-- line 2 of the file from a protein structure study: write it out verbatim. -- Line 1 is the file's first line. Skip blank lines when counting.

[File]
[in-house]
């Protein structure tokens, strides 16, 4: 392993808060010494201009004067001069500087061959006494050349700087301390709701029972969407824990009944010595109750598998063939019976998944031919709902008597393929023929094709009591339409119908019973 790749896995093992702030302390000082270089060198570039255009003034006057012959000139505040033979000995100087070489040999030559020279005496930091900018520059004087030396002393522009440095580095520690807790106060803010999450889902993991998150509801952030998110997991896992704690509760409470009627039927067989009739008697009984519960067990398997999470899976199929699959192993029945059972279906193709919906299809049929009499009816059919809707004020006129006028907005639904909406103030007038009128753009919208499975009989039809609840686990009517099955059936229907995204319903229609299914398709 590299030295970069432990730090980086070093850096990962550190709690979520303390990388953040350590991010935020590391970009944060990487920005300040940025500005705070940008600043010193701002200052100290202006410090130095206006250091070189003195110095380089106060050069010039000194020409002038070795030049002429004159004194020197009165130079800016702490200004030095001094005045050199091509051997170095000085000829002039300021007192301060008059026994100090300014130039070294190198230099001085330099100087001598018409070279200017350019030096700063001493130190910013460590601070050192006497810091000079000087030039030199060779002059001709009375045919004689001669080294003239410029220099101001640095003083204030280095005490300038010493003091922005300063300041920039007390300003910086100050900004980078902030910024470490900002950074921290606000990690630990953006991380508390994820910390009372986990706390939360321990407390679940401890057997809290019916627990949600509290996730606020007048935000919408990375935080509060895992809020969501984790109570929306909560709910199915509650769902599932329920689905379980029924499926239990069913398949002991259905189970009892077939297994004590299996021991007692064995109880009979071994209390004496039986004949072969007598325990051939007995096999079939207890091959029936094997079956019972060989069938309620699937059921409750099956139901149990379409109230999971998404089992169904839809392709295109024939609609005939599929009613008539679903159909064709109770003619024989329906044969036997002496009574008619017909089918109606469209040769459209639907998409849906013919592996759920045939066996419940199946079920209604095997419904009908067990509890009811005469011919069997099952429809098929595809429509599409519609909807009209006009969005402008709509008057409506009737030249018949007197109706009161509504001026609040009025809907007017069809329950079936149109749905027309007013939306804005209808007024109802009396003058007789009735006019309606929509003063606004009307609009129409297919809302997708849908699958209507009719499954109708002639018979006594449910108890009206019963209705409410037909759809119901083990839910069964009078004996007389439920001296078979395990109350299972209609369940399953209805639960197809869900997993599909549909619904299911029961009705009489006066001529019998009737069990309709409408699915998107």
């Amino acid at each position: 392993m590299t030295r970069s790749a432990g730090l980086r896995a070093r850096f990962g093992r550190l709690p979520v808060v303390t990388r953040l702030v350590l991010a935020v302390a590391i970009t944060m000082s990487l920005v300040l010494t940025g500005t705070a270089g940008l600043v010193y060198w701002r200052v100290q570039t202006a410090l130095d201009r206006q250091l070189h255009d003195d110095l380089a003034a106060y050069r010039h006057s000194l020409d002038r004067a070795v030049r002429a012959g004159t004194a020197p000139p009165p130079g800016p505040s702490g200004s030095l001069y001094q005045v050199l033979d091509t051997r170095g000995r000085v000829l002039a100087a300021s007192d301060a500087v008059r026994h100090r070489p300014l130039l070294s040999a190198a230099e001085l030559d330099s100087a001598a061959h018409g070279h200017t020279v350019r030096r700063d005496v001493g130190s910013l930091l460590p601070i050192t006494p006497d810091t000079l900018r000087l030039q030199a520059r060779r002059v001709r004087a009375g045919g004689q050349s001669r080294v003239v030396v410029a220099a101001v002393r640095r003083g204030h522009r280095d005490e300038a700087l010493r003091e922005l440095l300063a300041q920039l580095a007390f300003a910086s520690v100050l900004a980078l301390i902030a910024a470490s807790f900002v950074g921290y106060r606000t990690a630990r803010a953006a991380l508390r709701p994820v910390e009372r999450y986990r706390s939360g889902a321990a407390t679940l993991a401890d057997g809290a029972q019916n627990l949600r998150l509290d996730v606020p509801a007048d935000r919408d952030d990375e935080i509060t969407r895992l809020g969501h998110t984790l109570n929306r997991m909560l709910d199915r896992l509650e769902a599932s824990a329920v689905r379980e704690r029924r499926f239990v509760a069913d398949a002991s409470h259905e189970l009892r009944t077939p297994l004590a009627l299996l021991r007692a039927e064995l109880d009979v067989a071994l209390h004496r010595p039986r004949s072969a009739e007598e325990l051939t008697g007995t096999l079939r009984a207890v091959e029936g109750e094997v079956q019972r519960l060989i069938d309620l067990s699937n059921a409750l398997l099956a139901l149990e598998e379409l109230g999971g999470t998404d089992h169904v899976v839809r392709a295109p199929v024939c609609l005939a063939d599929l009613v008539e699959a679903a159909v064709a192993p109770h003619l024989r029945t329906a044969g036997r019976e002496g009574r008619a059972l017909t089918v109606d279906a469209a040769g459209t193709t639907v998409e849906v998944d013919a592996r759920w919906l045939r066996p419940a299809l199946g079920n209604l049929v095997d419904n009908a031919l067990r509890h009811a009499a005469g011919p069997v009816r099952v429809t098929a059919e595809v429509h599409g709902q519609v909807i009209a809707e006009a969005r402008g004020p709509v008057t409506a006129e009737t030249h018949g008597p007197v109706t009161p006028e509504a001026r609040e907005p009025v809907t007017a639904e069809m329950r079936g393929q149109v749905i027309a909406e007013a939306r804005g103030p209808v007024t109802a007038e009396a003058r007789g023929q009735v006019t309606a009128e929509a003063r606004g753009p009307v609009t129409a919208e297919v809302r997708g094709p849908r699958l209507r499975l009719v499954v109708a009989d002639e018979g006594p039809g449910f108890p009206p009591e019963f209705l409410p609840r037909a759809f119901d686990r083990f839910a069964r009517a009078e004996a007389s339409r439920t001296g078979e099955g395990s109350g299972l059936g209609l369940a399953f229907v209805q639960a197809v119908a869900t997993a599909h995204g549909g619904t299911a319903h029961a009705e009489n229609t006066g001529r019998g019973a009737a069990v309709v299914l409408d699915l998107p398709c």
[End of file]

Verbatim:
């Protein structure tokens, strides 16, 4: 392993808060010494201009004067001069500087061959006494050349700087301390709701029972969407824990009944010595109750598998063939019976998944031919709902008597393929023929094709009591339409119908019973 790749896995093992702030302390000082270089060198570039255009003034006057012959000139505040033979000995100087070489040999030559020279005496930091900018520059004087030396002393522009440095580095520690807790106060803010999450889902993991998150509801952030998110997991896992704690509760409470009627039927067989009739008697009984519960067990398997999470899976199929699959192993029945059972279906193709919906299809049929009499009816059919809707004020006129006028907005639904909406103030007038009128753009919208499975009989039809609840686990009517099955059936229907995204319903229609299914398709 590299030295970069432990730090980086070093850096990962550190709690979520303390990388953040350590991010935020590391970009944060990487920005300040940025500005705070940008600043010193701002200052100290202006410090130095206006250091070189003195110095380089106060050069010039000194020409002038070795030049002429004159004194020197009165130079800016702490200004030095001094005045050199091509051997170095000085000829002039300021007192301060008059026994100090300014130039070294190198230099001085330099100087001598018409070279200017350019030096700063001493130190910013460590601070050192006497810091000079000087030039030199060779002059001709009375045919004689001669080294003239410029220099101001640095003083204030280095005490300038010493003091922005300063300041920039007390300003910086100050900004980078902030910024470490900002950074921290606000990690630990953006991380508390994820910390009372986990706390939360321990407390679940401890057997809290019916627990949600509290996730606020007048935000919408990375935080509060895992809020969501984790109570929306909560709910199915509650769902599932329920689905379980029924499926239990069913398949002991259905189970009892077939297994004590299996021991007692064995109880009979071994209390004496039986004949072969007598325990051939007995096999079939207890091959029936094997079956019972060989069938309620699937059921409750099956139901149990379409109230999971998404089992169904839809392709295109024939609609005939599929009613008539679903159909064709109770003619024989329906044969036997002496009574008619017909089918109606469209040769459209639907998409849906013919592996759920045939066996419940199946079920209604095997419904009908067990509890009811005469011919069997099952429809098929595809429509599409519609909807009209006009969005402008709509008057409506009737030249018949007197109706009161509504001026609040009025809907007017069809329950079936149109749905027309007013939306804005209808007024109802009396003058007789009735006019309606929509003063606004009307609009129409297919809302997708849908699958209507009719499954109708002639018979006594449910108890009206019963209705409410037909759809119901083990839910069964009078004996007389439920001296078979395990109350299972209609369940399953209805639960197809869900997993599909549909619904299911029961009705009489006066001529019998009737069990309709409408699915998107």